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Home | Blog | More signs, thanks to the usual suspect

More signs, thanks to the usual suspect

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Tags Interventionism

One day in a nice community in Auburn, the construction crews arrived to pour concrete and build some very lovely bike and walking trails. How nice they were. But then a few months later, more crews arrived to install, all up and down the entire trail, the most ghastly array of stop signs, crossing details, no-motor-vehicle signs, do-this-don't-do-that signs, hundreds of them, or so it seems. It was like a bad joke, and joy turned to fury.

The situation is worsened by the confusions the signs introduce. The stop signs are so ambiguous that cars do not know whether and when they apply to bikers or drivers, and kids are confused about whether they can drive their electric scooters on the trails. Golf carts drivers have no idea what to do, since they were under the impression that the trails were actually put their for them in the first place (they were!), and now they are told that moter vehicles are not allowed.

The neighborhood association then sent out the following note: "There have been numerous complaints about the excessive number of sign along the walking trail. It is definitely an eyesore and does nothing to improve the look of our neighborhood. Please note that the addition of these signs was not a project support by the Board of Directors. The funding for the walking tail was provided by a grant from the federal government and the signs were installed by the City as required by the federal grant used to fund the walking trail project. ... the signs are necessary until the Alabama Department of Transportation... can re-evaluate and address the redundancy and height of the signs. Some signs may be eliminated, some removed and replace by painting on the concrete, and some may be replaced with a bollard. The mimimum sign height is 4 feet, so hopefully the remaining signs can be placed at this height..."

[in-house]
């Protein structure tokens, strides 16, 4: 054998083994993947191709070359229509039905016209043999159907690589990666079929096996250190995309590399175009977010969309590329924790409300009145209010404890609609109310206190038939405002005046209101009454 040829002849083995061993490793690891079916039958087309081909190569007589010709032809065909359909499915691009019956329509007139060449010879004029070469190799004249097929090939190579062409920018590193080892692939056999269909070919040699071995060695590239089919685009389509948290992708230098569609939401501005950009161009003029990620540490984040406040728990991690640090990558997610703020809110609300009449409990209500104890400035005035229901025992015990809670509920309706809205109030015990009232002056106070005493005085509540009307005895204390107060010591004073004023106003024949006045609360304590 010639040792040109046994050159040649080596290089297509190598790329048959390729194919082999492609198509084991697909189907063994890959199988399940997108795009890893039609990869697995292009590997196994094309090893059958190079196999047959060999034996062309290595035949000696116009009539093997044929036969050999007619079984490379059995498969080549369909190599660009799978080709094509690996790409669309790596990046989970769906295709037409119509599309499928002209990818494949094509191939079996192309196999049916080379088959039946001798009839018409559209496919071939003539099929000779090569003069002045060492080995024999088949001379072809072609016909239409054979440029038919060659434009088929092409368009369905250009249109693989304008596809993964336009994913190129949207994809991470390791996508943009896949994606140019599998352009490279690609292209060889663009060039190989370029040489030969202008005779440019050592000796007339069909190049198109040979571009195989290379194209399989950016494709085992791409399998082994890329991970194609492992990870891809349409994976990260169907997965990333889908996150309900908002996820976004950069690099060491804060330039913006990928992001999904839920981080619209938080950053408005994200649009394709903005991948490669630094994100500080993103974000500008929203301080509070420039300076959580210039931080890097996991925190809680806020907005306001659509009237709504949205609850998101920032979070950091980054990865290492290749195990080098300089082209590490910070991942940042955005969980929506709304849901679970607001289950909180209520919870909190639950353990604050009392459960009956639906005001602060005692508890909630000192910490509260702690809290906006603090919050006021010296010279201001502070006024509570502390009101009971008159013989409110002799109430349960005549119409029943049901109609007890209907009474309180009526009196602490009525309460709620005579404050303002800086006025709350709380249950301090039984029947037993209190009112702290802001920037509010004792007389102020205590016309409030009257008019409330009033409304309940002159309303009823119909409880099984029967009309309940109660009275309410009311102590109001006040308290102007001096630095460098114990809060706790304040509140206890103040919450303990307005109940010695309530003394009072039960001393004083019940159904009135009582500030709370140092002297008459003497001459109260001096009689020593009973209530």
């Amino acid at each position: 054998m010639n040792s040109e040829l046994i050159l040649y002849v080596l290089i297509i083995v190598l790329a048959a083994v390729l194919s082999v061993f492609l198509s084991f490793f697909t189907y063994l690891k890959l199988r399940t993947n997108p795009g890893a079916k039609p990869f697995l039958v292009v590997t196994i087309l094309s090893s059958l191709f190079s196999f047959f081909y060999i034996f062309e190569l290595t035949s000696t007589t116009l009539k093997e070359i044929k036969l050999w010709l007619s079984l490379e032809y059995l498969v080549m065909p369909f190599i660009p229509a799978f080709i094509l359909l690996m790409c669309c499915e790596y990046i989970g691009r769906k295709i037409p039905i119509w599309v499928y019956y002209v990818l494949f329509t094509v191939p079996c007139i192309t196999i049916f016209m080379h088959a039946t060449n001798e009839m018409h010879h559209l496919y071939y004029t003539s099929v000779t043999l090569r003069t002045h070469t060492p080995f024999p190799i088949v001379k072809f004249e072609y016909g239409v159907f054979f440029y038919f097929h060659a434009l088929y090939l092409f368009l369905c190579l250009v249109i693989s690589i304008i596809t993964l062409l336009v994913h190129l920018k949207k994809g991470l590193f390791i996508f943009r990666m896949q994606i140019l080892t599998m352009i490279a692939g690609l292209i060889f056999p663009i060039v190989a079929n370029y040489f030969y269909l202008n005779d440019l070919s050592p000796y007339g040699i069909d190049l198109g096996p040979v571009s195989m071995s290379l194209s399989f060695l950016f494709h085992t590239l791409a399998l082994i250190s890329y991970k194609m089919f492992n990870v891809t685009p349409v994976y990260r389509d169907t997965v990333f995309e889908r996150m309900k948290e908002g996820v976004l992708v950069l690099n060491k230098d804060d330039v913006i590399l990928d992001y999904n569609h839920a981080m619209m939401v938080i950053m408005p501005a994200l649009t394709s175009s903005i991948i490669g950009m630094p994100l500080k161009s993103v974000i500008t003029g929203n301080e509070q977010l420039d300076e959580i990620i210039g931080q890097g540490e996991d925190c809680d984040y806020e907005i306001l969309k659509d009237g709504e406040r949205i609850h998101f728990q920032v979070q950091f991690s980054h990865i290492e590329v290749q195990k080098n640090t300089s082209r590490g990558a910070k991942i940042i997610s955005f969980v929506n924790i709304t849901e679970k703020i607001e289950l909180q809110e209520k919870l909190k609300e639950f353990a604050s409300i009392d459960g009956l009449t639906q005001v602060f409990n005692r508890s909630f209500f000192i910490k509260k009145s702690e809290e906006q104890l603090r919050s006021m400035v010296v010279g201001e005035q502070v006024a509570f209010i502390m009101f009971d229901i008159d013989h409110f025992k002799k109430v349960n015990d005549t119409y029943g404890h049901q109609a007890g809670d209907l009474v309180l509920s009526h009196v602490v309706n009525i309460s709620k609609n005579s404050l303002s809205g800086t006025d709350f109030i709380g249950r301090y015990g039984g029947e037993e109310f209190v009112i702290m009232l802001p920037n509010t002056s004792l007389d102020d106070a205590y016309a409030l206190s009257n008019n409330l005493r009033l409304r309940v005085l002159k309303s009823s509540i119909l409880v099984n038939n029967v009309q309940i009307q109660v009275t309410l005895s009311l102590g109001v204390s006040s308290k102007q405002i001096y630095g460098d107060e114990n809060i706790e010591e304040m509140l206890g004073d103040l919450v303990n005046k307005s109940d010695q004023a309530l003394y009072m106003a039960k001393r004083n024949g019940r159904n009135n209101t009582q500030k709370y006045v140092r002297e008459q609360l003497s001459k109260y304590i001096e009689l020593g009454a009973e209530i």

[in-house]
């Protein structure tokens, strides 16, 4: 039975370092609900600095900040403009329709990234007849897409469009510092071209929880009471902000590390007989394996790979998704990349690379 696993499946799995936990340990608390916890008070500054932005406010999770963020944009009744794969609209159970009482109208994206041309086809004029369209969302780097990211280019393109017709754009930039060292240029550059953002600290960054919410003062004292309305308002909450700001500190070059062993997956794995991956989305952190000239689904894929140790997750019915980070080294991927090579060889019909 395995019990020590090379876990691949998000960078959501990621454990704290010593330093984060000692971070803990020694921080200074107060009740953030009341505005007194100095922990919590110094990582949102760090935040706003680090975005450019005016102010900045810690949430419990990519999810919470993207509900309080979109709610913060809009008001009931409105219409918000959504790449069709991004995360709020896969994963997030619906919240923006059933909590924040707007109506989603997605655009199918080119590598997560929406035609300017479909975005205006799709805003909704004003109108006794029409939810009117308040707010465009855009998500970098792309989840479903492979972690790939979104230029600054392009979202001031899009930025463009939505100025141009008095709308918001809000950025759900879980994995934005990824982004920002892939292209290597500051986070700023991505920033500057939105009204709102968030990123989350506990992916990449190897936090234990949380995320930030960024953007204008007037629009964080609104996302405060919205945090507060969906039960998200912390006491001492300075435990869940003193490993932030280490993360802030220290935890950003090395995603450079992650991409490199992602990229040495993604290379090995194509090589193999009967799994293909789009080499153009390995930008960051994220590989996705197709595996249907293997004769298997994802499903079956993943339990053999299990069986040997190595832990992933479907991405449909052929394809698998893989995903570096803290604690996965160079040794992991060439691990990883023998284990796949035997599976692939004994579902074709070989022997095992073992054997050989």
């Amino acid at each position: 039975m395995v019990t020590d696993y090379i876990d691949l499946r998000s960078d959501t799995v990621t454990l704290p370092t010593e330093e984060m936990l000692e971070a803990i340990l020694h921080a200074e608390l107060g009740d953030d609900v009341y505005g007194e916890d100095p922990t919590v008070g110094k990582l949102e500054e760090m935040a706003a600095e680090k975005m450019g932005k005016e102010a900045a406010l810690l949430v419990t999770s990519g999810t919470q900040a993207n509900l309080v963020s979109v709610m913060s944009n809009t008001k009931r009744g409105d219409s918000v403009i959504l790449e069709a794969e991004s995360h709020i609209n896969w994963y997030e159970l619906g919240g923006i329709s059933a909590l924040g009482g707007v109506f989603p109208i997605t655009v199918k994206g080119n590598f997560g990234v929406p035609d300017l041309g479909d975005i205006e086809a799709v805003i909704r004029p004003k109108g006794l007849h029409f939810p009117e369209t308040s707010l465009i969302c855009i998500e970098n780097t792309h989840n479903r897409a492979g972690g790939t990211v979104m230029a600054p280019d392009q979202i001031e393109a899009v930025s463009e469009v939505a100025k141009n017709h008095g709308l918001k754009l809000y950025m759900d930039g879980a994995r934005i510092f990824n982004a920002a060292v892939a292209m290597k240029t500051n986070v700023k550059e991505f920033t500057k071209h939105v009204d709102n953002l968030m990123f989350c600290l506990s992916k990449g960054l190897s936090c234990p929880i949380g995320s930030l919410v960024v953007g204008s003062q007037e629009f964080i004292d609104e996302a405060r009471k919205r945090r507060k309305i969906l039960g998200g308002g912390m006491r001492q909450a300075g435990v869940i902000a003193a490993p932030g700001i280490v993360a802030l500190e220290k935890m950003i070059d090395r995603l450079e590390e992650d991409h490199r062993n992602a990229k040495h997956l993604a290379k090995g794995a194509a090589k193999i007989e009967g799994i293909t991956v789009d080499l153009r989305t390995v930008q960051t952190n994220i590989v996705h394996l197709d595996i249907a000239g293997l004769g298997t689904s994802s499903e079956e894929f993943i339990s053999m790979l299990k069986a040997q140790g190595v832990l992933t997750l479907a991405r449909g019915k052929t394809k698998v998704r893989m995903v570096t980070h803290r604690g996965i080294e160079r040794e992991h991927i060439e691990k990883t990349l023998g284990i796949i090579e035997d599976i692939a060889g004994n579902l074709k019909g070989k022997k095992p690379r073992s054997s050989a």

Ah, life under government rule! Somehow this incident, however small in the scheme of things, illustrates some notable principles, among which: don't take government money unless you want to be ruled by the funders; the government cares nothing about the value of your property; the government's way is to regiment life and make it more confusing even where liberty was working just fine; once the bureaucrats are in charge, you might never dislodge them, and you become utterly dependent on the bureaucrat process.

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